Personal Shopping Service. Some of you may have heard the item on ‘Talking News’ about a personal shopping service for visually impaired people a few months ago. When people start to lose their sight, shopping and choosing clothes becomes increasingly difficult and that can contribute to people losing their confidence. Debenhams and John Lewis offer a shopping service to help combat that. It is free, for around two hours of assistance and although a ‘pop in’ service is available it may be best to book a session in advance. The process is individually tailored to the customers’ requirements – it may be a ‘Mother of the Bride’ outfit or a whole new wardrobe! The contact telephone numbers for Debenhams are: Manchester: 0161 838 8432 Stockport: 0161 429 3213 Oldham: 0161 621 6071 Trafford Centre: 0161 746 3071 And for John Lewis they are: Cheadle: 0161 491 4914 Trafford Centre: 0161 491 4040

Glenis Lee, Development Worker, Tameside Sight.

The Crooked Sea by Trevor Raistrick. We have an audio CD of this historical novel available for loan. Trevor Raistrick wrote the story in memory of his aunt as she lost her sight in advancing years. It is set over a hundred years ago in the beautiful area of Morecambe Bay and the industrial cities of West Yorkshire. The story follows the life of a young travelling salesman – filled with tragedy, romance and humour with a rich range of northern characters. The story is recorded onto MP3 format CDs and is read by Peter Hope. Let us know if you would like to borrow the CD.

Philip Singleton, Project Manager, Tameside Sight. 8


Approved Traders Scheme. If you are looking for a tradesperson to sort out a problem (e.g., plumber, electrician, gardener etc) then the Council’s Approved Trader Scheme provides a list of people who have been vetted by the Trading Standards people in Tameside Council. This gives you a degree of confidence that you will be dealt with fairly. The list is on the Council’s website, or you can ring Age UK on 0161 308 5000 or give us a call for assistance.

Philip Singleton, Project Manager, Tameside Sight.

Kettlercise Fitness! We have been contacted by a gentleman named Michael Ross who is offering visually impaired people the chance to try a form of fitness regime called ‘Kettlercise’. This is a form of exercise that only uses one piece of equipment, a kettlebell, which looks like a shot-put with a handle on the top. They come in a range of weights and sizes to suit the user. Kettlercise is a form of exercise that has been around for a long time – ancient Greeks used it, as well as American and Russian Olympic teams! Michael is offering free ‘one-toone’ sessions to train people up on the basics; what the movements are and what they are called, and then when people feel confident enough they can join a proper class which is to music. Kettlercise is mainly using your upper body with not a lot of moving around, so it is ideal for people who may not feel confident enough to join exercise like aerobic classes in case they bump into someone. Michael is offering training sessions before joining the classes and so it is also ideal for people who struggle to follow what is going on by simply copying someone at the front. He has worked with vision impaired people previously with much success. If anyone is interested please do contact us (See back page for contact details). 9


A quiet Pedestrian Crossing? Controlled pedestrian crossings (i.e., not zebra crossings), either at standalone crossings or as part of a signal junction, give pedestrians a clear sign for when it is safe to start crossing a road and have different types of indicators to signify this. The simplest and ever-present indicator is the ‘green man’, which appears when it is safe to cross. Other types of signals can be provided based on the site layout, local factors and safety considerations. An audible signal, normally a looped beeping sound, caters for pedestrians who have a visual impairment and therefore cannot see the ‘green man’ signal but can hear the beeps. However, audible signals are not always suitable; for instance they are not used at junctions that have more than one crossing if they cannot all be crossed safely at the same time, such as staggered pedestrian crossings or a junction that has several crossings where there is always some traffic moving across at least one of the junctions. They are also not used if two signal sites are close together. The danger with these types of layouts is that a pedestrian may hear a signal and believe it is for their crossing, when it may actually be for a different one nearby, potentially leading them into the path of oncoming traffic. Another reason why audible signals may not be appropriate is if the signal is situated where it may be classed as a statutory nuisance or noise pollution for people who live or work very close to the crossing. In some situations you may find that these audible bleeps are turned off between 11pm and 7am; in some cases they are switched off for much longer and in other cases the volume is turned down very low. Another type of ‘safe crossing indicator’ is the tactile signal. This is essentially a small rotating cone which is located on the underside of the push button box. The cone rotates in the direction of the crossing at the same time as 10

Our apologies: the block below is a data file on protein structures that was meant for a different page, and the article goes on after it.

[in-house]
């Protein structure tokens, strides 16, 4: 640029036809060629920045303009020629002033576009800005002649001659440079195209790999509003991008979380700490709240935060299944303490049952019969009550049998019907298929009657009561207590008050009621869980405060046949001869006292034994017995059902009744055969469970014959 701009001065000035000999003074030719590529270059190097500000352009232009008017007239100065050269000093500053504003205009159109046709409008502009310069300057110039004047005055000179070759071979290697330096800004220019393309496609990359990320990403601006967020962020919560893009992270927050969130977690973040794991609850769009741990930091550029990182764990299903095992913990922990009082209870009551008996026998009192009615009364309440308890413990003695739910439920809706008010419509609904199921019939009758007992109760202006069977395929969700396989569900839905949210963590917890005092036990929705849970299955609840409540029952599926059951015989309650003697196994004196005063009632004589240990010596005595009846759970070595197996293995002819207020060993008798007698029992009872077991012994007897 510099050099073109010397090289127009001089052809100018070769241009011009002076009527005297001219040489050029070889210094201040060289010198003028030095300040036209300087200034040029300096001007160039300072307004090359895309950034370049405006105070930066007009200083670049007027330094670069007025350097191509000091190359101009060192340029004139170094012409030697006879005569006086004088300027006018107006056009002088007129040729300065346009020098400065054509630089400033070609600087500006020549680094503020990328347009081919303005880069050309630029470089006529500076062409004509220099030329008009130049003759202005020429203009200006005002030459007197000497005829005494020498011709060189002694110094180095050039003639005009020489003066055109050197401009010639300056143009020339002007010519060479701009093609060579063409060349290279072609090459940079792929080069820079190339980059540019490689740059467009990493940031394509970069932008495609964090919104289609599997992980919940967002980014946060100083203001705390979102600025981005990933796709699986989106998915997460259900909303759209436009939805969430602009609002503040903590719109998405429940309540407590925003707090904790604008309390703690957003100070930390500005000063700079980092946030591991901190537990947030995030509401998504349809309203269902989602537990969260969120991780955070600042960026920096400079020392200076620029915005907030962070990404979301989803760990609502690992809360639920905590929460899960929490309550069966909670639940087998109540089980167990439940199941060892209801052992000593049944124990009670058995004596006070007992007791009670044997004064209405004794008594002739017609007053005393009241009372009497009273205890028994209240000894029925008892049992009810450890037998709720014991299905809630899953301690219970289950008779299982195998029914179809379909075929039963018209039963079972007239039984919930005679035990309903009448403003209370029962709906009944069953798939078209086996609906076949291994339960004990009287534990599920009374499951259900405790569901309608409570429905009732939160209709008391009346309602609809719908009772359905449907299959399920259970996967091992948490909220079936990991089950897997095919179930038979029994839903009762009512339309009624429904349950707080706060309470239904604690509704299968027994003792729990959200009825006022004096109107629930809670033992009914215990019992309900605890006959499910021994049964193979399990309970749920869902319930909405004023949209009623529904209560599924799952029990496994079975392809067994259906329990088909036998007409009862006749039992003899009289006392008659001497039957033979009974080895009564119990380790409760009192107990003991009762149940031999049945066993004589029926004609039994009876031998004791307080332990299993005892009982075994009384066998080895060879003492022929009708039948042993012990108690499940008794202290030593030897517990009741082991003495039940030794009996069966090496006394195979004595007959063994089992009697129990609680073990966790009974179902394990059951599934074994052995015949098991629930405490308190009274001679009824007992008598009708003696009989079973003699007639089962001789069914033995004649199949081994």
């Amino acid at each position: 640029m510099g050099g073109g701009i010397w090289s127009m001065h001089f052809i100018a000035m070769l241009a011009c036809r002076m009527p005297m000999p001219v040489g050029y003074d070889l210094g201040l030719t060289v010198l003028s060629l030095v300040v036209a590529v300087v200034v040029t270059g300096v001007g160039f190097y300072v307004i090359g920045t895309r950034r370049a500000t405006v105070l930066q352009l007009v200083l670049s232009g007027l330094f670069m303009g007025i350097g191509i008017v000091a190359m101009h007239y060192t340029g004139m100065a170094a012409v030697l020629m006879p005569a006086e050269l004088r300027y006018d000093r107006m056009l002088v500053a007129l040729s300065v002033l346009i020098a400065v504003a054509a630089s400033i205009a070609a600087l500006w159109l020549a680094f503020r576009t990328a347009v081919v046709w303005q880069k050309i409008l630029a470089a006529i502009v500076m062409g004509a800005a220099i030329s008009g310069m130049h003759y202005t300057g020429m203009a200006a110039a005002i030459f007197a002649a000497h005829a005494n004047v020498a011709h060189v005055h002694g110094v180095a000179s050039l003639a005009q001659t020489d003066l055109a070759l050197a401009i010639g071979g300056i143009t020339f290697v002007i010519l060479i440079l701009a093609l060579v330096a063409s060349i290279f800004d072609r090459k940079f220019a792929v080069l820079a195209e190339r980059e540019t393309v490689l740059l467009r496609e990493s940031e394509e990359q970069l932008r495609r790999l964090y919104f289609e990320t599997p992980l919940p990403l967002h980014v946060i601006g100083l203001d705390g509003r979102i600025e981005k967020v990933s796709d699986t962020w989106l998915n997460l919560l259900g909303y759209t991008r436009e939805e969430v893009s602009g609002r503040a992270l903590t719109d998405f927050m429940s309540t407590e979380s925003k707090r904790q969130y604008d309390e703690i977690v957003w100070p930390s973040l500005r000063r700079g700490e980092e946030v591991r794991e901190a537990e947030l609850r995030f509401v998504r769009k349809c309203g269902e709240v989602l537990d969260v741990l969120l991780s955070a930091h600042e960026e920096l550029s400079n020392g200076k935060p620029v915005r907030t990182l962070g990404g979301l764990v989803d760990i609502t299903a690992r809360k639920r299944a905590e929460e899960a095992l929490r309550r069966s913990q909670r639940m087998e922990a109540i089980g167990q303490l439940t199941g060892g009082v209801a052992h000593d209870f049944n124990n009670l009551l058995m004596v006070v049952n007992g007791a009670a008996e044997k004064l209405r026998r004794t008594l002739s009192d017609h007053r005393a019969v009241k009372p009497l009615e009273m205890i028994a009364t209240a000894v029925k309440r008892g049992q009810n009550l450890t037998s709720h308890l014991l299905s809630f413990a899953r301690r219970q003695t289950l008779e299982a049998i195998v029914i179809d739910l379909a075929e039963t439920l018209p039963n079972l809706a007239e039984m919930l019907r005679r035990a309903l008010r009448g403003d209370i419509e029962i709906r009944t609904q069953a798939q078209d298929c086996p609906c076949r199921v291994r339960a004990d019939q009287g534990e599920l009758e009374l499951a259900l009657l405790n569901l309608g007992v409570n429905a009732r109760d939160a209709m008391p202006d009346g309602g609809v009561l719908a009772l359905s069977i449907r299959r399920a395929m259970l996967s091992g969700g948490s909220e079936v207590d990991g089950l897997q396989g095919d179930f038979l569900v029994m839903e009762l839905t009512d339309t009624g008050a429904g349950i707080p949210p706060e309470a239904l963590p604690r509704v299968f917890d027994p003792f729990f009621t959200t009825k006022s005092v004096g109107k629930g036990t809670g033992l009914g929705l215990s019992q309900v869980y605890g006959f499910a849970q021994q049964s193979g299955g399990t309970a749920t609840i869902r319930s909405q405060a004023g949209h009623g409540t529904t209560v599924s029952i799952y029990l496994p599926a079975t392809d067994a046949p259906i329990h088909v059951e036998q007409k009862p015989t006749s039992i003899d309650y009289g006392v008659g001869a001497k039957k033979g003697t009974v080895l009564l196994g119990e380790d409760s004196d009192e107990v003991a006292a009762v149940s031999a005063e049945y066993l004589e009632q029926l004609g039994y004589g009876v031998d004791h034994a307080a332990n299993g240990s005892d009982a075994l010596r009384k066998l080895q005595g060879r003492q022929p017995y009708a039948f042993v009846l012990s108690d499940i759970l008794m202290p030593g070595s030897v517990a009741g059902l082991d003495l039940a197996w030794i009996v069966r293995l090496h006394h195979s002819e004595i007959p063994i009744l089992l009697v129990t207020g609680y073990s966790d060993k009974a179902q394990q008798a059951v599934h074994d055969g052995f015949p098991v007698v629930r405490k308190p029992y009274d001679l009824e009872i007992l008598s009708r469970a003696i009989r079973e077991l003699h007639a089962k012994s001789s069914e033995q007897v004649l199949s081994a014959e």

the ‘green man’ is displayed to show that it is safe to cross. This type of signal comes with a number of benefits; unlike audible signals, it cannot be confused with a signal at a nearby crossing; it caters for both visually and hearingimpaired pedestrians and are very important to pedestrians who are deaf-blind. They can also be used at every controlled crossing with the ‘green man’ signal and are always located on the right hand side of a crossing, so guide dog users (who are trained to hold the dog reins in the left hand) can use the tactile cone with their right. Since around 2000, these visual and tactile signals have been the default signal used wherever a new ‘green man’ indicator is installed. In most cases, where an audible signal can safely be provided it is installed in addition to both the ‘green man’ and the tactile signal. However where an audible signal is simply not safe or suitable, the ‘green man’ and tactile signals will still cater for the vast majority of pedestrians.